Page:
The purpose of voir dire in a criminal proceeding is to determine the existence of a prospective juror's partiality, that is, his or her bias and prejudice. This enables counsel to intelligently exercise their peremptory challenges․ When jurors who should have been removed for cause are not removed and must, therefore, be removed by peremptory challenge, the party wrongfully denied the challenge for cause effectively loses [that] to which he is entitled by law.
State v. Herrman, 316 Mont. 198, 204-05, 70 P.3d 738, 742-43 (2003) (citations omitted).
The position taken by the Montana court is similar to the law that existed in this state for many years. However, as we observed in Neuendorf, 509 N.W.2d at 747, it differs from the current law in many jurisdictions. We further recognized in Neuendorf that the Supreme Court in Ross v. Oklahoma, 487 U.S. 81, 86, 108 S.Ct. 2273, 2277, 101 L.Ed.2d 80, 88 (1988), had determined that when the impartiality of a juror is questioned the focus should be limited to those jurors who actually served in the case. We have no inclination to retreat from our declaration in Neuendorf that
[t]he partiality of a juror may not be made the basis for reversal in instances in which that juror has been removed through exercise of a peremptory challenge. Any claim that the jury that did serve in the case was not impartial must be based on matters that appear of record. Prejudice will no longer be presumed from the fact that the defendant has been forced to waste a peremptory challenge.
Neuendorf, 509 N.W.2d at 747. Viewed in this light, there is nothing in the record on which to question the impartiality of the jury that heard defendant's case.
III. Alleged Prosecutorial Misconduct.
Defendant asserts that the assistant county attorney who prosecuted the case engaged in misconduct by continuing throughout the trial to refer to defendant as “O.J.” Because no objection to this practice was made at trial, the claim is premised on an assertion that defendant received ineffective assistance based on trial counsel's failure to make such objection.
It was established through the testimony of witnesses that O.J. was defendant's nickname. His own counsel even succumbed to referring to him in that manner on one occasion during the trial. Nevertheless, we agree with defendant's claim that the prosecutor's persistent use of this name when referring to defendant was both unnecessary and unprofessional. The prosecutor made it a point to tell the jury in his opening statement that defendant's nickname was “O.J.,” although that fact was in no way material to any issue in the case. Throughout the trial, he referred to defendant as O.J. more than a dozen times and continued to call him by that name in making his closing argument to the jury.
The American Bar Association standards for criminal justice in referring to the function of a prosecutor state: “It is the duty of the prosecutor to know and be guided by the standards of professional conduct as defined by applicable professional traditions, ethical codes, and law in the prosecutor's jurisdiction.” ABA Standards for Criminal Justice 3-1.2(e) (3d ed. 1993). In keeping with that requirement, Ethical Consideration 1-5 accompanying Disciplinary Rule 1-101 of the Iowa Rules of Professional Responsibility for Lawyers states that a lawyer should be temperate and dignified. We are satisfied that, in order for a lawyer to proceed in a dignified manner, they should not attempt to disparage the dignity of other participants in the trial process. Witnesses and parties, including criminal defendants, should be called by their proper names.
Defendant contends that the prosecutor's references to “O.J.” were calculated to link defendant in the minds of the jurors with O.J. Simpson, a perceived pariah in matters of homicide. Although we are unable to know with certainty whether that was the prosecutor's motive, his actions clearly suggest that he was using this form of reference to disparage defendant in front of the jury.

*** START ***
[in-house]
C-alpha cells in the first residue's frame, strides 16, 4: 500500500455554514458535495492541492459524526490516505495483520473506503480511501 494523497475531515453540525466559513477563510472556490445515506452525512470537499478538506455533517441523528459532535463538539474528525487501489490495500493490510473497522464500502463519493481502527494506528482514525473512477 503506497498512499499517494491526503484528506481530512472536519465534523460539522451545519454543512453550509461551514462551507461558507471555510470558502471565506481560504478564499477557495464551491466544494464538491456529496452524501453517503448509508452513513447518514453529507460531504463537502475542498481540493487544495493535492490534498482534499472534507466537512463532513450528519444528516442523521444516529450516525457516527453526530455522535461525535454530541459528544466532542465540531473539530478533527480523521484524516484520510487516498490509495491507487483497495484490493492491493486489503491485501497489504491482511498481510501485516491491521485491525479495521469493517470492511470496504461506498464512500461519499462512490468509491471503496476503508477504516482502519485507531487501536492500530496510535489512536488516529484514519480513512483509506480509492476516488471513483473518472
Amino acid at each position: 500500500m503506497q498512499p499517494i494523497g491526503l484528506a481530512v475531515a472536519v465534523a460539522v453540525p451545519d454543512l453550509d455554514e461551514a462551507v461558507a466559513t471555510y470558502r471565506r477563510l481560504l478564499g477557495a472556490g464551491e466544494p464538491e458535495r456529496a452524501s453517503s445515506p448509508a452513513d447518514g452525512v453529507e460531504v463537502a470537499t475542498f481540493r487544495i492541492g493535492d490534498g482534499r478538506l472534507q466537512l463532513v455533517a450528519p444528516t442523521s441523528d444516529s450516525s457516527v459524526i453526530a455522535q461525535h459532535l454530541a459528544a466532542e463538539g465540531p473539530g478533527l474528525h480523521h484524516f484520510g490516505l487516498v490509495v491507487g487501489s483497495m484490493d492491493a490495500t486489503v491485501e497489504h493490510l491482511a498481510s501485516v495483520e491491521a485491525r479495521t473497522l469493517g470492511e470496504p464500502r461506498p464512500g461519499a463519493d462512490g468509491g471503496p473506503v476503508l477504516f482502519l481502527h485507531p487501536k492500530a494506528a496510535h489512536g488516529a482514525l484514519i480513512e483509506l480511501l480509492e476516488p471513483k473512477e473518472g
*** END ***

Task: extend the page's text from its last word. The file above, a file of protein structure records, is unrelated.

We are unable to conclude that the failure of defendant's trial counsel to object to the county attorney's actions produced a level of prejudice that would warrant the granting of a new trial. Prosecutorial misconduct does not in every instance prejudice the defendant to the extent of warranting a reversal of a conviction. We have said that “it is the prejudice resulting from misconduct, not the misconduct itself, that entitles a defendant to a new trial.” State v. Piper, 663 N.W.2d 894, 913 (Iowa 2003). In determining whether there is sufficient prejudice to warrant the granting of relief from a conviction, we must consider not only the severity and pervasiveness of the misconduct but also the significance of the misconduct with respect to the central issues in the case. State v. Graves, 668 N.W.2d 860, 869 (Iowa 2003).
Notwithstanding our disapproval of the prosecutor's conduct, we do not believe that it warrants a reversal of defendant's conviction. We are unwilling to conclude that the jurors either individually or collectively would have been so neglectful of their responsibility that the prosecutor's references to defendant's nickname would sway their verdict in favor of the prosecution. We are confident that the jurors decided the case in keeping with the instructions of the court and based on the rather substantial testimony presented concerning the shooting of David Hayes.
IV. Newly Discovered Evidence.
Defendant has presented an affidavit of a former county jail prisoner who purports to have heard some of the witnesses against defendant concoct a conspiracy to convict him. All of this was beyond the record at defendant's trial. Defendant asks that his claim for new trial based on newly discovered evidence be preserved for postconviction relief. We agree that he may present this challenge to his conviction in a postconviction proceeding. We have considered all issues presented and conclude that the judgment of the district court should be affirmed.
1. This conflict in the evidence is not significant for two reasons. First, the jury was entitled to believe the testimony of those witnesses who contended that defendant shot Hayes. Second, defendant was convicted of first-degree murder based on a theory of felony murder in which he engaged in joint criminal conduct with Woods and others while participating in a robbery of Hayes. In any event, the sufficiency of the evidence has not been made an issue on appeal.